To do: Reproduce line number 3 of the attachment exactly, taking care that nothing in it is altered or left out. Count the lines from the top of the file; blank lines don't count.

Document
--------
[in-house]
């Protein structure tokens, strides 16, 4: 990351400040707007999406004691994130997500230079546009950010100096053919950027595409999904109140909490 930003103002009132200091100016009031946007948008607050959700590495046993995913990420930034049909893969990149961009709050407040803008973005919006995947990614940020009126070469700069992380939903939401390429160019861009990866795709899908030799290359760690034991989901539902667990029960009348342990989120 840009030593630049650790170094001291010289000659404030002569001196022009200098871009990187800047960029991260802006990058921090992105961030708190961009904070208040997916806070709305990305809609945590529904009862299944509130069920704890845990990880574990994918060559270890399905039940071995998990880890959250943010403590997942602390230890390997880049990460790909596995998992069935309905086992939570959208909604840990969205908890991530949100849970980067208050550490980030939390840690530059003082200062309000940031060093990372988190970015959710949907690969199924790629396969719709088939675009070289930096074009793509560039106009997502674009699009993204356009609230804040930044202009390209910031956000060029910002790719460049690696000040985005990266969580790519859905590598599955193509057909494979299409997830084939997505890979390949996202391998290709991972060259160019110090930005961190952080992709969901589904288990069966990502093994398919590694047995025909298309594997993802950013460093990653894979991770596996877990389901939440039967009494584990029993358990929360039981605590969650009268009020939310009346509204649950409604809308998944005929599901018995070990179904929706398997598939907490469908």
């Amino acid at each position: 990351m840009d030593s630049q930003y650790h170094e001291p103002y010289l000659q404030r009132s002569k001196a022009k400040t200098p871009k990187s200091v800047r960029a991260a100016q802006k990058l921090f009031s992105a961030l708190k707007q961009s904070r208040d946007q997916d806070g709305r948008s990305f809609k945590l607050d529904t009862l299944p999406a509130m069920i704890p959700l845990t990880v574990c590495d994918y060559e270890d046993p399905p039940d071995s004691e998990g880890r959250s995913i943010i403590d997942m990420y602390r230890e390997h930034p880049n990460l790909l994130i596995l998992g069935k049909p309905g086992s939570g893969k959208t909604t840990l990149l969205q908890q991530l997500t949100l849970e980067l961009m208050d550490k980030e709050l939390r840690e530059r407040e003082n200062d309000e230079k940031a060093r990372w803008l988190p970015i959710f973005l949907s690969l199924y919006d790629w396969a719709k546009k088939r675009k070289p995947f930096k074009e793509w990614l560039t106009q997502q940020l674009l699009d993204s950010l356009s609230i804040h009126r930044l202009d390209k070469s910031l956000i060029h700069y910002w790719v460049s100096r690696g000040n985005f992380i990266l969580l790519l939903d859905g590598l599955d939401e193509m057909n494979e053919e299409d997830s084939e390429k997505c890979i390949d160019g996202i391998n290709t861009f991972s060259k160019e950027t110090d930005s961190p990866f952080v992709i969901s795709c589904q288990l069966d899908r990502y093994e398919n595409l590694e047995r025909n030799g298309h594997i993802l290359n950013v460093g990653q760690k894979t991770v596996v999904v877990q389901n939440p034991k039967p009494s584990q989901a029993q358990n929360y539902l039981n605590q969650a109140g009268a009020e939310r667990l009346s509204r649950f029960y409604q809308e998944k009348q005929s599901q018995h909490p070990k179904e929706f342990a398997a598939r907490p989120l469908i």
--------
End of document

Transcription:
């Amino acid at each position: 990351m840009d030593s630049q930003y650790h170094e001291p103002y010289l000659q404030r009132s002569k001196a022009k400040t200098p871009k990187s200091v800047r960029a991260a100016q802006k990058l921090f009031s992105a961030l708190k707007q961009s904070r208040d946007q997916d806070g709305r948008s990305f809609k945590l607050d529904t009862l299944p999406a509130m069920i704890p959700l845990t990880v574990c590495d994918y060559e270890d046993p399905p039940d071995s004691e998990g880890r959250s995913i943010i403590d997942m990420y602390r230890e390997h930034p880049n990460l790909l994130i596995l998992g069935k049909p309905g086992s939570g893969k959208t909604t840990l990149l969205q908890q991530l997500t949100l849970e980067l961009m208050d550490k980030e709050l939390r840690e530059r407040e003082n200062d309000e230079k940031a060093r990372w803008l988190p970015i959710f973005l949907s690969l199924y919006d790629w396969a719709k546009k088939r675009k070289p995947f930096k074009e793509w990614l560039t106009q997502q940020l674009l699009d993204s950010l356009s609230i804040h009126r930044l202009d390209k070469s910031l956000i060029h700069y910002w790719v460049s100096r690696g000040n985005f992380i990266l969580l790519l939903d859905g590598l599955d939401e193509m057909n494979e053919e299409d997830s084939e390429k997505c890979i390949d160019g996202i391998n290709t861009f991972s060259k160019e950027t110090d930005s961190p990866f952080v992709i969901s795709c589904q288990l069966d899908r990502y093994e398919n595409l590694e047995r025909n030799g298309h594997i993802l290359n950013v460093g990653q760690k894979t991770v596996v999904v877990q389901n939440p034991k039967p009494s584990q989901a029993q358990n929360y539902l039981n605590q969650a109140g009268a009020e939310r667990l009346s509204r649950f029960y409604q809308e998944k009348q005929s599901q018995h909490p070990k179904e929706f342990a398997a598939r907490p989120l469908i």